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An unhappy marriage is better for your health than being single or divorced, a study suggests.
People who live with a spouse are less likely to have high blood sugar levels which can lead to type 2 diabetes — regardless of how harmonious or acrimonious their relationship is, according to research.
Experts believe couples influence each other’s behaviour – such as diet – as well as tending to have higher shared income, which can also lead to healthier eating.
Previous research has found marriage can lead to a host of health benefits including a longer life, fewer strokes and heart attacks, lower risk of depression and healthier eating than those who are single.
But researchers wanted to hone in on how being in a long-term relationship impacted on blood sugar levels, which can be the result of factors including what we eat, hormones and stress.
People who live with a spouse are less likely to have high blood sugar levels which can lead to type 2 diabetes — regardless of how harmonious or acrimonious their relationship is, according to research
They analysed data on more than 3,300 adults, aged 50 to 89, from the English Longitudinal Study of Ageing.
People were asked if they had a husband, wife, or partner with whom they lived, with 76 per cent of participants found to be married or cohabiting.
They were also asked questions to examine the level of strain and support within the relationship.
WHAT IS TYPE 2 DIABETES?
Type 2 diabetes is a condition which causes a person’s blood sugar to get too high.
More than 4million people in the UK are thought to have some form of diabetes.
Type 2 diabetes is associated with being overweight and you may be more likely to get it if it’s in the family.
The condition means the body does not react properly to insulin – the hormone which controls absorption of sugar into the blood – and cannot properly regulate sugar glucose levels in the blood.
Excess fat in the liver increases the risk of developing type 2 diabetes as the buildup makes it harder to control glucose levels, and also makes the body more resistant to insulin.
Weight loss is the key to reducing liver fat and getting symptoms under control.
Symptoms include tiredness, feeling thirsty, and frequent urination.
It can lead to more serious problems with nerves, vision and the heart.
Treatment usually involves changing your diet and lifestyle, but more serious cases may require medication.
Source: NHS Choices; Diabetes.co.uk
The results were then analysed alongside data gathered from blood samples taken every four years which measured average blood glucose levels, known as HbA1c.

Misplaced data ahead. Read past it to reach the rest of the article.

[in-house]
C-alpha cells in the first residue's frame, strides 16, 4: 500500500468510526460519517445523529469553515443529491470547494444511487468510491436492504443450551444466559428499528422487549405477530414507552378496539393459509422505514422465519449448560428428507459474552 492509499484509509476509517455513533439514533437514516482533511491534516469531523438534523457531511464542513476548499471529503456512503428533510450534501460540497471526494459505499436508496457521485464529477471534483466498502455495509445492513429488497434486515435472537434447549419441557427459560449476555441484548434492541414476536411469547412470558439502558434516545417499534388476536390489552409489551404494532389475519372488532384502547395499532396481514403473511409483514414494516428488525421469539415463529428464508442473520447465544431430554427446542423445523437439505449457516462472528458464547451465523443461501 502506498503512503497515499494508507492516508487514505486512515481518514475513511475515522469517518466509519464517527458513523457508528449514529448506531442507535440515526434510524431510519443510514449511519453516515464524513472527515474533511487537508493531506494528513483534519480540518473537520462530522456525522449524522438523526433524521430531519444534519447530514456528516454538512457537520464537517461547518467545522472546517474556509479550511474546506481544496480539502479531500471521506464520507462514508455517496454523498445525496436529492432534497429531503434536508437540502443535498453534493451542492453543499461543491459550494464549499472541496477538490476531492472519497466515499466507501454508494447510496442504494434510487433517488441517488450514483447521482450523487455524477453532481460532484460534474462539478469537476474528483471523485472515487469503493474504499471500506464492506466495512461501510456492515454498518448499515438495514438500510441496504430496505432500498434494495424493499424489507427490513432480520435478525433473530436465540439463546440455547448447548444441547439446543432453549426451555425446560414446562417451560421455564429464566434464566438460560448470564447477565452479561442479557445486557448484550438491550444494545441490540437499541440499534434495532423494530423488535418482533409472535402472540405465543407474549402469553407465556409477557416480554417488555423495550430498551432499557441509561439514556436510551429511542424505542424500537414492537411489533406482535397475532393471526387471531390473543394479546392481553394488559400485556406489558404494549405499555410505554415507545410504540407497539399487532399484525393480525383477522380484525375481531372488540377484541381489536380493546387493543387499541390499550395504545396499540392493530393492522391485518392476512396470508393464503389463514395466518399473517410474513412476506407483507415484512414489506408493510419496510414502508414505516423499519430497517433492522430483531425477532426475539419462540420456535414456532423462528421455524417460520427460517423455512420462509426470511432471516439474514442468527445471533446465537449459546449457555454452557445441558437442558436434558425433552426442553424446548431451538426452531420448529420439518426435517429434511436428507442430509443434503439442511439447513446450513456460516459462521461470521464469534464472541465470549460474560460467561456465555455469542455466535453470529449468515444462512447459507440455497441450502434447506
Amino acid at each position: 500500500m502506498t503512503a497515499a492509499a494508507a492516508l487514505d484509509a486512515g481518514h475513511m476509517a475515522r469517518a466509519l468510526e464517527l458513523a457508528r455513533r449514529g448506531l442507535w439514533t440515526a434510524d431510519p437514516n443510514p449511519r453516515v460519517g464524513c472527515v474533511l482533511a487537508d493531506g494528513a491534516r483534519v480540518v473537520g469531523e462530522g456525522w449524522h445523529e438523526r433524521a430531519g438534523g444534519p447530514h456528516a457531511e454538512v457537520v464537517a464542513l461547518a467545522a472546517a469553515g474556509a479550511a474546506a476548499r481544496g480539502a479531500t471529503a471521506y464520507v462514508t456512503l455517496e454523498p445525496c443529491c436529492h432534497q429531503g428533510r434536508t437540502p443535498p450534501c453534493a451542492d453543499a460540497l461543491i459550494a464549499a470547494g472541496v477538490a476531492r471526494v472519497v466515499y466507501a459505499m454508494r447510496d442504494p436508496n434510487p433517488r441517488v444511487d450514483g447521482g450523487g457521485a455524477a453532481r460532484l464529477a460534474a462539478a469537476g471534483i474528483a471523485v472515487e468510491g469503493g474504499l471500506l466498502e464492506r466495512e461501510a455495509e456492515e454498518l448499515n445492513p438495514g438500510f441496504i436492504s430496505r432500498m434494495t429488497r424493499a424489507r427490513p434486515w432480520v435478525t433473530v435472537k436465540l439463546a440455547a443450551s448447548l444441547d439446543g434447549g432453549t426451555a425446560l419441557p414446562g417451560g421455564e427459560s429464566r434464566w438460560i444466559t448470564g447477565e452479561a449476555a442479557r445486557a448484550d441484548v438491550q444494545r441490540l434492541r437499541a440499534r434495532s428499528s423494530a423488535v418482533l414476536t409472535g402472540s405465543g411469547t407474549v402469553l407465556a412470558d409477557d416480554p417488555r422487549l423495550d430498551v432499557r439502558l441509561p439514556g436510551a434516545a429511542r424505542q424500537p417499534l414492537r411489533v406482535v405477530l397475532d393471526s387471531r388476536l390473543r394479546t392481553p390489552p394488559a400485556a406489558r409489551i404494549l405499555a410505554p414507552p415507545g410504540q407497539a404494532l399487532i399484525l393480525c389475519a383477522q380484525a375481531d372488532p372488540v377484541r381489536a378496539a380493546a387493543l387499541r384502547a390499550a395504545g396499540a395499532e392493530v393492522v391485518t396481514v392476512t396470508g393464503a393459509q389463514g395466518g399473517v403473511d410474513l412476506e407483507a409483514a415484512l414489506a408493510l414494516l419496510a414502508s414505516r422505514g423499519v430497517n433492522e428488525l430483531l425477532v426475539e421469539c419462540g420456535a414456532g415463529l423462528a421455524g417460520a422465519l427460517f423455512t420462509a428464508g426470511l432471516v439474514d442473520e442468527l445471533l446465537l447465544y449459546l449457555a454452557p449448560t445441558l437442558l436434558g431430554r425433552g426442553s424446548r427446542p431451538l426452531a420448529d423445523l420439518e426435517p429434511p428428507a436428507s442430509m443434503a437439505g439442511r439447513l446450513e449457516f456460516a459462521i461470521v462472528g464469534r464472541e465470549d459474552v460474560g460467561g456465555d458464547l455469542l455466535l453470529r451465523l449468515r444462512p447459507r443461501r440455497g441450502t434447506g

Experts from the University of Carleton, Ottawa, Canada, and the University of Luxembourg found that those who were married or co-habiting had blood sugar levels that average a fifth (21 per cent) lower than those who were single, divorced or bereaved. The same held true for both men and women, the results showed.
The quality of the relationship did not make a significant difference to the average levels of blood glucose, which they acknowledge was surprising in light of previous findings suggesting supportive relationships are most beneficial.
However, those who experienced marital transitions – such as divorce – also experienced significant changes in their HbA1c levels and odds of pre-diabetes, the condition which often precedes diabetes.
Katherine Ford, of Carleton University, Ottawa, who led the study, suggested the relationship showed how people’s health could intertwine in relationships.
She said: ‘I would speculate that marriage and cohabitating partnerships require a particular emotional investment over a long period of time. The salience of this type of relationship likely means that the loss of it may have implications for health, such as average blood sugar levels.’
More than 4.9 million people in the UK have diabetes, according to the latest figures from Diabetes UK, with around 7 million at risk of developing the condition.
There are also an estimated 850,000 people living with type 2 diabetes but are undiagnosed, with the vast majority of cases linked to an unhealthy lifestyle.
The findings, published in the BMJ Open Diabetes Research & Care journal, relationships could be key to keeping blood sugars down, with any relationship better than none at all.
They suggest increased support for older adults who are going through divorce or bereavement and that relationships should be encouraged in later life, to lower the risk of health problems.
The researchers conclude: ‘Overall, our results suggested that marital/cohabitating relationships were inversely related to HbA1c levels regardless of dimensions of spousal support or strain.
‘Likewise, these relationships appeared to have a protective effect against HbA1c levels above the pre-diabetes threshold.’